Are you writing a memoir, poems, short stories or a scholarly essay? Whether it is about the Peace Corps or not, you are invited to the first Peace Corps Writers Workshop this September. Have your work reviewed in a very supportive setting, and learn about agents, submissions, and publication.
The workshop–only open to 15 RPCVs–will be held from Wednesday, September 18th to Saturday, September 21rd at Shore Retreats on Broad Creek, on the fabulous Eastern Shore of the Chesapeake Bay, Maryland. Costs range from $100 – $500 and includes shared living quarters, and most meals. If interested contact John Coyne at: firstname.lastname@example.org
As of this week, only four more writers will be accepted.
This workshop is organized by Peace Corps Worldwide and it will be lead by these published RPCV writers.
Marnie Mueller (Ecuador 1963-65) was born in the Tule Lake Japanese American Segregation Camp. She is the author of three novels: Green Fires, The Climate of the Country, and My Mother’s Island. She is a recipient of an American Book Award, the Maria Thomas Award for Outstanding Fiction, Gustavus Myers Outstanding Book Award, New York Public Library Best Books for the Teenage, a New York Times Book Review New and Noteworthy in Paperback, and a Barnes and Noble “Discover Great New Writers” choice. Her short stories, poetry, and essays have been widely published in magazines and anthologies. She is currently at work on a hybrid memoir/biography about her friendship with a Nisei showgirl who was incarcerated during WWII.
Jeanne D’Haem (Somalia 1968-70) is an emeritus professor at William Paterson University and frequently lectures on issues in special education. She has published two prize-winning books and numerous journal articles. The Last Camel won the Paul Cowan prize for non-fiction. Desert Dawn, with Waris Dirie, has been translated into over twenty languages and was on the best seller list in Germany for over a year. It was awarded the Corine prize for non-fiction. Her most recent book is Inclusion: The Dream and the Reality inside Special Education.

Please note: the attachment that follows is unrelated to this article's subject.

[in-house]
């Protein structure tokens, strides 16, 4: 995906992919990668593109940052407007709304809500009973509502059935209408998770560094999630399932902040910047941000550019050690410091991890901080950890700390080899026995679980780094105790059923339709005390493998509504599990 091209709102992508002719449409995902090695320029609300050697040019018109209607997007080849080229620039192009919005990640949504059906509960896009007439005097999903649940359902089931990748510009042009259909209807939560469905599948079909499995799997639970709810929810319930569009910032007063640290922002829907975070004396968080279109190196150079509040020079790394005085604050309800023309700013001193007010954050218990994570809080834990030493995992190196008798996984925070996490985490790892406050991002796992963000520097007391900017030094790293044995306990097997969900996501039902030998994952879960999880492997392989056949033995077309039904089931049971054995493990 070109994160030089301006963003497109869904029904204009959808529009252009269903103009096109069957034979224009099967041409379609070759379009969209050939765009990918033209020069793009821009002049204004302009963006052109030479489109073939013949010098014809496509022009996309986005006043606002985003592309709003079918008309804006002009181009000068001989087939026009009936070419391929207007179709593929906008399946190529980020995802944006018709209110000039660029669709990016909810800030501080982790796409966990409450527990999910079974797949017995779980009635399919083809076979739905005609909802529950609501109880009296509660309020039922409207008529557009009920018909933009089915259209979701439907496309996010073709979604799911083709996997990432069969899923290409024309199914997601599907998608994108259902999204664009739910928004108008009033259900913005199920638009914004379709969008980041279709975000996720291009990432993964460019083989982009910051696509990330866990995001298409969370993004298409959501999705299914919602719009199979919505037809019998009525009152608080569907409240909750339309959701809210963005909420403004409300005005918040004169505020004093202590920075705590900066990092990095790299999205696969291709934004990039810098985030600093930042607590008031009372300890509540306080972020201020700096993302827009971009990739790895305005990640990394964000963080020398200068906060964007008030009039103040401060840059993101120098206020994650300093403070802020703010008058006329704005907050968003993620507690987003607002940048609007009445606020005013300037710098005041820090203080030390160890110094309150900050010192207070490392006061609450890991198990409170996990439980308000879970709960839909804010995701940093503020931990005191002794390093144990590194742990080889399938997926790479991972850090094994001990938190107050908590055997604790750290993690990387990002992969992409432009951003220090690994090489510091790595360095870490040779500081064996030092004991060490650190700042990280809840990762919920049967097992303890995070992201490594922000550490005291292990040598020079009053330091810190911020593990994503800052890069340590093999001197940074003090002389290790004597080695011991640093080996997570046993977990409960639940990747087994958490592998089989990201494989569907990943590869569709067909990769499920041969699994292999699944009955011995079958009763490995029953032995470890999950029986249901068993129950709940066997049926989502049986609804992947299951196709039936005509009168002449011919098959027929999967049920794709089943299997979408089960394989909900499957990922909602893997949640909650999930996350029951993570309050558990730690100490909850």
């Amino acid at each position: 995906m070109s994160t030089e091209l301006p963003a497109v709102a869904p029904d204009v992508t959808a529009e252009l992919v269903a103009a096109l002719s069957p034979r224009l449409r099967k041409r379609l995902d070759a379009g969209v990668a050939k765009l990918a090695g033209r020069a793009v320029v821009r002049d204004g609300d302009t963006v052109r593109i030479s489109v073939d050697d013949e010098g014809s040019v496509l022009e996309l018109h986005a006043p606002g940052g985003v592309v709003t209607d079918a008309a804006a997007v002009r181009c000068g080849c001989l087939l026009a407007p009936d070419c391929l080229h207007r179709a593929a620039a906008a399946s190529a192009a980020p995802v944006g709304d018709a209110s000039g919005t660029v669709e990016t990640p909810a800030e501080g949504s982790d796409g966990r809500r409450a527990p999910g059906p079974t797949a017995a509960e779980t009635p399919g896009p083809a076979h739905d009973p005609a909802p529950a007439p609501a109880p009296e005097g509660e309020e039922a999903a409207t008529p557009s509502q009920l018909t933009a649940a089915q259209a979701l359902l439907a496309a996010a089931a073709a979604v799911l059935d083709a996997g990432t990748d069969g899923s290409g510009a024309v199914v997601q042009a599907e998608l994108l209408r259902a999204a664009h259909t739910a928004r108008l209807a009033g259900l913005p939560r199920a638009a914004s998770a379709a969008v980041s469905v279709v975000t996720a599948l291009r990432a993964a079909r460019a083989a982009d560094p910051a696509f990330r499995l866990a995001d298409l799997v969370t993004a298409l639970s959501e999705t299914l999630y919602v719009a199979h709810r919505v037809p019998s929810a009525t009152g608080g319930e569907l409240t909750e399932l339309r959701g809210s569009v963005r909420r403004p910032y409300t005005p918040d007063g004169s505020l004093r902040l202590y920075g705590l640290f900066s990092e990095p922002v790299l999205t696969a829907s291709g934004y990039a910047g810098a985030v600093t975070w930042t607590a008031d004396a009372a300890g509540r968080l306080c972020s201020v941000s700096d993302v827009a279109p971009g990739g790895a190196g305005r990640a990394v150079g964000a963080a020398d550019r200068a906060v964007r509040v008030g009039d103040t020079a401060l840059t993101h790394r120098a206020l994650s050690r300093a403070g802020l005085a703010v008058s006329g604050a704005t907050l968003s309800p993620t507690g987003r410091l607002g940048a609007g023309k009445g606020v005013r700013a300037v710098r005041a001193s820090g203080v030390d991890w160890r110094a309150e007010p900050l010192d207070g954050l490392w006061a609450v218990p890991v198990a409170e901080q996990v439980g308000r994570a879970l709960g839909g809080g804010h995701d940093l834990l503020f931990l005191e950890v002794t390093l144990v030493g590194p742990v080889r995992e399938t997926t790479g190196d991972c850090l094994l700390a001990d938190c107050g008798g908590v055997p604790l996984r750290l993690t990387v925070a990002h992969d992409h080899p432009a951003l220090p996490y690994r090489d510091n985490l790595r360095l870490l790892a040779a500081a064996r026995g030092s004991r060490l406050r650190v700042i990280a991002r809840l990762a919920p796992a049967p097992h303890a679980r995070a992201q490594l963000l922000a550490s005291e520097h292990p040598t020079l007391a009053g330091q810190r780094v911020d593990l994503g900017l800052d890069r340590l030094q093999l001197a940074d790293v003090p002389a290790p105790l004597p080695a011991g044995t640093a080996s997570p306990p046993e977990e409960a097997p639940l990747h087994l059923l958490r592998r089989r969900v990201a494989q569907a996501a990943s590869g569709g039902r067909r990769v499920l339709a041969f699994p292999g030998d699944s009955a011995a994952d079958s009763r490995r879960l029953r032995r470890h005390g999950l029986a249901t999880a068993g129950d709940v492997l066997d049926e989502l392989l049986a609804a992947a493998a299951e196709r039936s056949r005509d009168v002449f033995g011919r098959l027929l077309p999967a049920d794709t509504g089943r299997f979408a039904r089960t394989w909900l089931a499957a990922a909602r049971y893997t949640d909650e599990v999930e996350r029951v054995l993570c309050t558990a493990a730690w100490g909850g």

Eleanor Stanford (Cape Verde 1998-2000) is the author of História, História: Two Years in the Cape Verde Islands that won the 2014 Peace Corps Writers Moritz Thomsen Peace Corps Experience Award. She is also the author of three books of poetry, The Imaginal Marriage, Bartram’s Garden, and The Book of Sleep, all from Carnegie Mellon University Press. Her work has appeared in Poetry, Ploughshares, Iowa Review, Kenyon Review, and many others. She won a National Endowment for the Arts grant for 2019, and was a 2014/2016 Fulbright fellow to Brazil, where she researched and wrote about traditional midwifery. She lives in the Philadelphia area.
Mark Brazaitis (Guatemala 1991-93) is the author of eight books, including The River of Lost Voices: Stories from Guatemala, winner of the 1998 Iowa Short Fiction Award, The Incurables: Stories, winner of the 2012 Richard Sullivan Prize and the 2013 Devil’s Kitchen Reading Award in Prose, and Julia & Rodrigo, winner of the 2012 Gival Press Novel Award. His latest book, The Rink Girl: Stories, won the 2018 Prize Americana (Hollywood Books). He wrote the script for the award-winning Peace Corps film How Far Are You Willing to Go to Make a Difference? He is a professor of English at West Virginia University.
John Coyne (Ethiopia 1962-64) edited the first collection of travel essays written by RPCVs, Going Up Country (Scribner’s 1994). In 1999 he published a collection of short stories by Peace Corps writers Living on the Edge. He also created three paperback books of essays published by the Peace Corps: To Touch the World (1995); At Home in the World (1996); The Great Adventure (1997). Today he is an adjunct professor in the MFA Creative Writing program of National University of California.
Peace Corps Worldwide celebrates the Peace Corps experience by publishing stories from around the world by Returned Peace Corps Volunteers (RPCVs), and Peace Corps Volunteers (PCVs), to share with all who have a desire for international understanding.
This effort is at the heart of the Third Goal of the Peace Corps — to “bring the world back home.” Publicizing the writings of RPCVs and PCVs, all their novels, short stories, essays and poetry is a positive way of educating Americans about the world, an essential Peace Corps Third Goal activity to provide a link between the cultures of the world and our culture.
Contact John Coyne at:email@example.com